The turnaround story is certainly compelling on the surface. After its clunky-but-comfortable shoes were all the rage in 2007, by 2009 the prospect of bankruptcy loomed large for footwear name Crocs (NASDAQ:CROX). The company managed to hang on until 2013 when a partnership with a private equity firm provided some much-needed cash. But the funky footwear name was never able to restore its previous glory.

That is, until 2018. Under the leadership of Andrew Rees, who was named CEO in 2017 after joining the company in 2014, Crocs has created an incredible resurgence. The next year was the best year ever for the company in terms of revenue, and 2019's numbers topped the prior year's records. The company successfully made ugly colored foam clogs cool again.

And there's the rub, so to speak. Ugly was "in" back in 2007 too, but only long enough for one round's worth of fashion statement. The fad had little staying power because fashion novelty is alarmingly short-lived.

A view from above of Crocs that glow in the dark as part of a promotional event.

Crocs with glow in the dark charms were sold as part of a promotional event in late 2019. Image source: Crocs.

Teens are fashion fickle

For any investors anticipating that Crocs' foam clogs will be as marketable a year from now as they were a year ago, keep in mind that the business is rife with one-hit wonders. Parachute pants, cutoff jeans, shoulder pads, fanny packs (twice!), denim jackets, and peasant blouses are just some of the articles of clothing we had in our closets at one point in the past. No more.

But Crocs' ultralight and supercomfortable footwear is more about comfort and less about the look -- perhaps. However, they've always been ridiculously comfortable shoes. Their high comfort scores didn't help sell them in big numbers beyond the peak of their buzz created in 2007.

See, contrary to the rhetoric, Crocs are about the look. In this case, that look is meant to signal to others that the wearer is "so cool I don't even need to worry about what my shoes look like." That, or a similarly anti-mainstream "I refuse to conform to convention." As is the case with so many other looks embraced by the teens doing most of the buying, once Crocs become common, they ceased to serve one of their primary purposes.

That's a tough truth to digest, but talk to any middle schooler or high schooler about how fashion works in their world.

Much like any other fad

Analysts don't agree with the premise that a flame-out is inevitable, for the record. While COVID-19 has taken a toll on supply and demand, Crocs is expected to resume its recent growth pace into 2021. Next fiscal year's top line is projected to improve 16%, countering this year's likely 9% tumble. Per-share earnings are modeled to reach $1.75 next year after falling to $1.04 this year -- a figure that's down considerably from last year's bottom line of $1.61 per share.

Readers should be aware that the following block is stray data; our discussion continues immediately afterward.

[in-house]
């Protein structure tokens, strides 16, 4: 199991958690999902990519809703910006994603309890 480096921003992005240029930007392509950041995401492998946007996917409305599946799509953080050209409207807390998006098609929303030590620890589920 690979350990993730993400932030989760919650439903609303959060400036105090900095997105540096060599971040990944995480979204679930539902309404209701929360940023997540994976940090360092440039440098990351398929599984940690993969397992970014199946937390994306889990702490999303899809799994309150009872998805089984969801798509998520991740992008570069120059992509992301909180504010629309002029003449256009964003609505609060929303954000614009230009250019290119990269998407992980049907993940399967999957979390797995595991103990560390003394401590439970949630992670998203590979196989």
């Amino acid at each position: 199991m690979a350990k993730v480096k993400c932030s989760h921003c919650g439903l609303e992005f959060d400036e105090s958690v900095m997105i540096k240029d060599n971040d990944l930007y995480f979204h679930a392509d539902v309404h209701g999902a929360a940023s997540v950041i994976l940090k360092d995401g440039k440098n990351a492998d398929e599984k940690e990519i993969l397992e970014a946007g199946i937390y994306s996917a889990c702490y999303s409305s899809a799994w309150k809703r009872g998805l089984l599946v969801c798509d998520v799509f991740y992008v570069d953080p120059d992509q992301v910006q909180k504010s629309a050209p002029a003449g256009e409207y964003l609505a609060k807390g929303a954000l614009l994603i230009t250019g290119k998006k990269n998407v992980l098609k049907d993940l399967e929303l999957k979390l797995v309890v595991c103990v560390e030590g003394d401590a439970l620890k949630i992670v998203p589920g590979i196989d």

Analysts' consensus outlook for Crocs' revenue and per-share earnings

Data source: Thomson Reuters/Refinitiv. Chart by author.

Analysts were expecting a huge 2008 for the company as well, however, based on the fad-driven hysteria whipped up in 2007. The hysteria didn't last because consumers -- as is so often the case with novelty -- didn't actually want Crocs. They wanted something new. Those consumers wanted something else, even if they didn't yet know what they wanted. But the want never really goes away.

It's not as if we haven't seen plenty of these fall-from-grace stories in the stock market, either. Keurig Green Mountain could do no wrong in 2014 when pod-based coffee brewing was hot. Dr. Pepper finally bought the company in 2016 to form Keurig Dr Pepper (NYSE:KDP), but it was able to buy it at a price that was about two-thirds below its 2014 high. Shares of Ambarella (NASDAQ:AMBA) soared to a price of $115 when aerial drone mania was taking flight in 2015; it makes the components found in several of those tech-based toys, including ones made by fellow fad name GoPro (NASDAQ:GPRO). Drones have mostly crashed as a growth opportunity, though, with Ambarella shares now holding the line at under $50.

Alphabet mercifully announced its intended acquisition of Fitbit (NYSE:FIT) in November of last year. The price tag of $2.1 billion wasn't chump change, but it's a far cry from the peak $12 billion valuation Fitbit was sporting in 2015 when it was new and presumably the shape of the future. As it turns out, most Fitbit users quit wearing them after just a few months. Not many novelties have any real staying power.

Bottom line

Given consumers' capacity for flightiness that sometimes even surprises themselves, Crocs stock is a tough name to step into now. Current shareholders would be wise to consider taking some profits now, capitalizing on the impressive rebound shares have seen since their March bottom. In fact, a closer look at the chart reveals that that rally is already losing steam.